There is no doubt about her skill at blending intriguing narratives. According to Okojie, the viewpoint of her protagonist seems to guide and guard the plot, keeping the surprises until the very end of it. According to Okojie, real words and other ones can run parallel and their distinguished traits can blur.

Meet the underground jumpers Haji and October in Walk With Sleep and a ten-year-old Henri Thomsen who was born with a tail in Animal Parts. Okojie marvels at Fractures, her portrayal of the luring of an alien to its human prey tips. Despite the nature of their relationship it grows; leaving readers gasping for breath in anticipating the worst.

Long gone the days when a fiction is an escape from daily grinds. For this book seems to aim at pushing boundaries as to what is acceptable and what is not. At the same time, each story discusses the hardly touched issues of mental health problems.

There are times when a viewpoint is swiftly switched; from a protagonist to a minor character and back to the main one. Okojie’s minor characters move a story forward; usually an awkward jigsaw piece to complete a puzzle.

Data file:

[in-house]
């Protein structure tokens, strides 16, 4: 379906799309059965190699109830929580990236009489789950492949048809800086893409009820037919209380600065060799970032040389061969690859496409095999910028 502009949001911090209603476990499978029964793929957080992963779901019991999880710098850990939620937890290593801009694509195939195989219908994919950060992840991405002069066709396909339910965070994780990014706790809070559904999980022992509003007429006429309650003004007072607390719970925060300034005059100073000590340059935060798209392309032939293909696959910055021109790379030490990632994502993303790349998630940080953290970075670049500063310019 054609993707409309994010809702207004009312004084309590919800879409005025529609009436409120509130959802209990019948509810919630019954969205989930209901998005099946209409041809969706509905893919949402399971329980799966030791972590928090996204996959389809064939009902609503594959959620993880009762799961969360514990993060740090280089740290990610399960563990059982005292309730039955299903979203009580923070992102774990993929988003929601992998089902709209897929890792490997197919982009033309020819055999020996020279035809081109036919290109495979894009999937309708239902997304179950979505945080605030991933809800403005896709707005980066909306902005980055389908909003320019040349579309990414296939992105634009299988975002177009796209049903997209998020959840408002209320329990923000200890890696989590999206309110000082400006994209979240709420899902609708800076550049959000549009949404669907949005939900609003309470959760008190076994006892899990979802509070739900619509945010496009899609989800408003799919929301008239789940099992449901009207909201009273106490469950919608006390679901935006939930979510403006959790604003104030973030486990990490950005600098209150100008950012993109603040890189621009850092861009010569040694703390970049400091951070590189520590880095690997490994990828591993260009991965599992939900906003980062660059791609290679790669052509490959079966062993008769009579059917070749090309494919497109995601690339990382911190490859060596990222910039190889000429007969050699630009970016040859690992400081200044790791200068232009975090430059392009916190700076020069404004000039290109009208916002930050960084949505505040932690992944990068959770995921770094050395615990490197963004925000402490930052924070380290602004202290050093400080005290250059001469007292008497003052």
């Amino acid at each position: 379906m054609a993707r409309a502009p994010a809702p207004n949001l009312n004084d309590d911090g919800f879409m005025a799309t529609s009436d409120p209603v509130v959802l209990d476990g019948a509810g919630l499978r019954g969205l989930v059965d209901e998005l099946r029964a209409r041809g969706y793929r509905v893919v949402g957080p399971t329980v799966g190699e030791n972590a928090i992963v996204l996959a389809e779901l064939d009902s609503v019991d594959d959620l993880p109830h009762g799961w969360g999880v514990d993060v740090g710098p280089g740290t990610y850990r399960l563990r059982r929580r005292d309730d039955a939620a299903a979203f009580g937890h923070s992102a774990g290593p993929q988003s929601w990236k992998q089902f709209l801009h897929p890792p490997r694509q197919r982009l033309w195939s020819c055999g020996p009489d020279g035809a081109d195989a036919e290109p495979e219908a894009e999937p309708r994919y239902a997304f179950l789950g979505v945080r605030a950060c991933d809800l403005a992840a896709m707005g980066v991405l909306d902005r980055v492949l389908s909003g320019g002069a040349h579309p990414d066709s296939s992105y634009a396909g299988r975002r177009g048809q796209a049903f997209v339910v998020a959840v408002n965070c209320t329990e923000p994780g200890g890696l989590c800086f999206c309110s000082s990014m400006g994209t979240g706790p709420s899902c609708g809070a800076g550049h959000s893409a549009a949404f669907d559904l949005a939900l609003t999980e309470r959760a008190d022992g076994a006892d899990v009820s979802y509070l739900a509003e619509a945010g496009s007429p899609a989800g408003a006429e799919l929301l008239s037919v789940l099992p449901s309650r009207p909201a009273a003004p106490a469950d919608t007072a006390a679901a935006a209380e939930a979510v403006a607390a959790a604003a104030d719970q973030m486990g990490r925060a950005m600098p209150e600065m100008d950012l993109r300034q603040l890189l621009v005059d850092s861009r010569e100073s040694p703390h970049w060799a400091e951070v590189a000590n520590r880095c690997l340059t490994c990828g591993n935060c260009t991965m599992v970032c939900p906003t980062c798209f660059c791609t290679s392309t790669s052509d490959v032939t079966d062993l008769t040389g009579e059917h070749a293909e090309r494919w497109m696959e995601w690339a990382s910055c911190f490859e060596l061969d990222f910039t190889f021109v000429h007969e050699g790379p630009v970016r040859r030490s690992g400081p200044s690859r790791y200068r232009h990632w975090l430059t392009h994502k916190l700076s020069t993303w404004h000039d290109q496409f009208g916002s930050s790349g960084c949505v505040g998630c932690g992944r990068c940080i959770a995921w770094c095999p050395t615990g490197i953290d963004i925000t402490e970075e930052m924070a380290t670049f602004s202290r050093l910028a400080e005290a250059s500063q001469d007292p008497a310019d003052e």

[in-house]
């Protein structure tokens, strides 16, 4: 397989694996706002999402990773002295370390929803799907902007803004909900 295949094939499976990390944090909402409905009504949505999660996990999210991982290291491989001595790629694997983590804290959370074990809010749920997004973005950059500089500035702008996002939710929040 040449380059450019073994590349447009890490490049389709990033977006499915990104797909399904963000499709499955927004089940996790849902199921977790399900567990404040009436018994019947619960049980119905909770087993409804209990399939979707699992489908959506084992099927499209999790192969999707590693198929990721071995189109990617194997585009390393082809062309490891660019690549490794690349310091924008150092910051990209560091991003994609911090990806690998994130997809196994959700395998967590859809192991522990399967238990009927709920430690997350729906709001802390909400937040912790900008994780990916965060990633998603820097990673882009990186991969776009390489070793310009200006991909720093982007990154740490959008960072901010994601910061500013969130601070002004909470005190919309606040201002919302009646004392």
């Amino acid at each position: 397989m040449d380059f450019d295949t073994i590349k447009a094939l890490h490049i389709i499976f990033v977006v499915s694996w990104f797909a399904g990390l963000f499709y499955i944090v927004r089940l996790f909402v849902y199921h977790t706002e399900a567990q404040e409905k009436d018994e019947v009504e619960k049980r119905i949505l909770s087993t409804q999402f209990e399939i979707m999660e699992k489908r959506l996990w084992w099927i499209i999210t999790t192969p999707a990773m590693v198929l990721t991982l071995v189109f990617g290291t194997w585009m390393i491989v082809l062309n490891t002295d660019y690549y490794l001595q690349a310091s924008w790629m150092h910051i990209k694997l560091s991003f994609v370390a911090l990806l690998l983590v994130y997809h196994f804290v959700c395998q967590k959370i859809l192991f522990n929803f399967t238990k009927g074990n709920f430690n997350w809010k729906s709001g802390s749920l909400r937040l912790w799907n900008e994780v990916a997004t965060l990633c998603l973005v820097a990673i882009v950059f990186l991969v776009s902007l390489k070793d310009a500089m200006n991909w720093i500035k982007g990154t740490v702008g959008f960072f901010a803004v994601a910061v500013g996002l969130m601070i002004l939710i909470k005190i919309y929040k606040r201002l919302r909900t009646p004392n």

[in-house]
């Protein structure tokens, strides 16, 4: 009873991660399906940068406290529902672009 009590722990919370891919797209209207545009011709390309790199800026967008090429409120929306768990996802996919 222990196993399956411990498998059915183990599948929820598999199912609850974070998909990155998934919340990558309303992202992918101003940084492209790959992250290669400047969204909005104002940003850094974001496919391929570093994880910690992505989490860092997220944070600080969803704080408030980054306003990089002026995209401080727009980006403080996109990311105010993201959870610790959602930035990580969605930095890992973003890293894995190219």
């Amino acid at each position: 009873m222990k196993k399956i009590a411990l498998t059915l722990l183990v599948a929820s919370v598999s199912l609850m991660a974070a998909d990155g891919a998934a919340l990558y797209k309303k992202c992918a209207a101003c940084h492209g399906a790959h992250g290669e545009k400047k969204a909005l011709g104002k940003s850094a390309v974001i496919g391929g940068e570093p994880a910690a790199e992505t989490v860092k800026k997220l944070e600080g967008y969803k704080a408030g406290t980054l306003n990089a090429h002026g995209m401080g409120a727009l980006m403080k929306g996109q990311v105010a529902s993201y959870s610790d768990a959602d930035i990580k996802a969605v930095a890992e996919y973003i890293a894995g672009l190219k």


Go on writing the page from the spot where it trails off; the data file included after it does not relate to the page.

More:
Take the example of Hanif the butcher in Why Is Pepe Canary Yellow. He becomes Pepe’s friend; the protagonist who worked for him to raise money for his ailing mother.  

He grabbed his phone from his pocket, nearly dropping it and rang Hanif. The number had been disconnected. Edging forward, he bit back a groan, shivering slightly. Hanif had cleared out, closed up shop. He was still owed a month’s wage. He needed that money. How could he have taken off like that without telling him, without warning? He knew things had been rough, but he felt betrayed. He felt sad and alone.   

At that point, halfway the story, Hanif disappears after over a thousand words. A minor character that cleverly in his absence he manages to play significant part in the protagonist’s fate.